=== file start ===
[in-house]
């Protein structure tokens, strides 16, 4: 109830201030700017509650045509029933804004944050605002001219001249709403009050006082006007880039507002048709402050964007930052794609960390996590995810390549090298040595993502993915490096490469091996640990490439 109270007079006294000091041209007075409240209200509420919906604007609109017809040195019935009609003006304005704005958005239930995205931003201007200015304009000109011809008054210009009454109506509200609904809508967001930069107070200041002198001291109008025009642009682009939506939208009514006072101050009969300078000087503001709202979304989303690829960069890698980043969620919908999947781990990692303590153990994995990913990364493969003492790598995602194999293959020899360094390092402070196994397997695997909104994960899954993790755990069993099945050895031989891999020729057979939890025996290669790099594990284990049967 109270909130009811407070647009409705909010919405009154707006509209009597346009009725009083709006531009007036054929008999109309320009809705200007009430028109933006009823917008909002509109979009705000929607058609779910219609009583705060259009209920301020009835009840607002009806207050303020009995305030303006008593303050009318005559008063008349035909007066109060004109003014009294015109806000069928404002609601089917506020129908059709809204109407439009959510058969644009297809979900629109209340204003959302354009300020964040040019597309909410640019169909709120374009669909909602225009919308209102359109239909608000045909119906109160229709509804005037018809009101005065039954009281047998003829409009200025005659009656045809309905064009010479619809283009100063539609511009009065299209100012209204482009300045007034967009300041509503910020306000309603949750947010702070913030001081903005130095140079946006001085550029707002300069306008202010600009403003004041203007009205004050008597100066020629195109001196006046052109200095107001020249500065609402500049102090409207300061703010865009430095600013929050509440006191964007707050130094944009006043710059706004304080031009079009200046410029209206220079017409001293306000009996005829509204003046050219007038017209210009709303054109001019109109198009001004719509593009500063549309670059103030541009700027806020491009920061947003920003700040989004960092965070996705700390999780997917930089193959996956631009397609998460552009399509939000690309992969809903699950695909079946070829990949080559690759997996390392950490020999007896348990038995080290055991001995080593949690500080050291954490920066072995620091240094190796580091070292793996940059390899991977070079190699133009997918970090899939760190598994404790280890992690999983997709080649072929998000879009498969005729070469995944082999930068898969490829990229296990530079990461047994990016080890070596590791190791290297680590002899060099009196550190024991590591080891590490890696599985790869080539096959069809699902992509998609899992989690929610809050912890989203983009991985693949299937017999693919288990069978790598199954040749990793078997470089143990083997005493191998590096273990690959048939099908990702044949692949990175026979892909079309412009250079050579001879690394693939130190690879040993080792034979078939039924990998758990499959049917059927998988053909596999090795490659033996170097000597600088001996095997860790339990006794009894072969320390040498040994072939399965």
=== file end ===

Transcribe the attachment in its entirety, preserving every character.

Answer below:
[in-house]
């Protein structure tokens, strides 16, 4: 109830201030700017509650045509029933804004944050605002001219001249709403009050006082006007880039507002048709402050964007930052794609960390996590995810390549090298040595993502993915490096490469091996640990490439 109270007079006294000091041209007075409240209200509420919906604007609109017809040195019935009609003006304005704005958005239930995205931003201007200015304009000109011809008054210009009454109506509200609904809508967001930069107070200041002198001291109008025009642009682009939506939208009514006072101050009969300078000087503001709202979304989303690829960069890698980043969620919908999947781990990692303590153990994995990913990364493969003492790598995602194999293959020899360094390092402070196994397997695997909104994960899954993790755990069993099945050895031989891999020729057979939890025996290669790099594990284990049967 109270909130009811407070647009409705909010919405009154707006509209009597346009009725009083709006531009007036054929008999109309320009809705200007009430028109933006009823917008909002509109979009705000929607058609779910219609009583705060259009209920301020009835009840607002009806207050303020009995305030303006008593303050009318005559008063008349035909007066109060004109003014009294015109806000069928404002609601089917506020129908059709809204109407439009959510058969644009297809979900629109209340204003959302354009300020964040040019597309909410640019169909709120374009669909909602225009919308209102359109239909608000045909119906109160229709509804005037018809009101005065039954009281047998003829409009200025005659009656045809309905064009010479619809283009100063539609511009009065299209100012209204482009300045007034967009300041509503910020306000309603949750947010702070913030001081903005130095140079946006001085550029707002300069306008202010600009403003004041203007009205004050008597100066020629195109001196006046052109200095107001020249500065609402500049102090409207300061703010865009430095600013929050509440006191964007707050130094944009006043710059706004304080031009079009200046410029209206220079017409001293306000009996005829509204003046050219007038017209210009709303054109001019109109198009001004719509593009500063549309670059103030541009700027806020491009920061947003920003700040989004960092965070996705700390999780997917930089193959996956631009397609998460552009399509939000690309992969809903699950695909079946070829990949080559690759997996390392950490020999007896348990038995080290055991001995080593949690500080050291954490920066072995620091240094190796580091070292793996940059390899991977070079190699133009997918970090899939760190598994404790280890992690999983997709080649072929998000879009498969005729070469995944082999930068898969490829990229296990530079990461047994990016080890070596590791190791290297680590002899060099009196550190024991590591080891590490890696599985790869080539096959069809699902992509998609899992989690929610809050912890989203983009991985693949299937017999693919288990069978790598199954040749990793078997470089143990083997005493191998590096273990690959048939099908990702044949692949990175026979892909079309412009250079050579001879690394693939130190690879040993080792034979078939039924990998758990499959049917059927998988053909596999090795490659033996170097000597600088001996095997860790339990006794009894072969320390040498040994072939399965």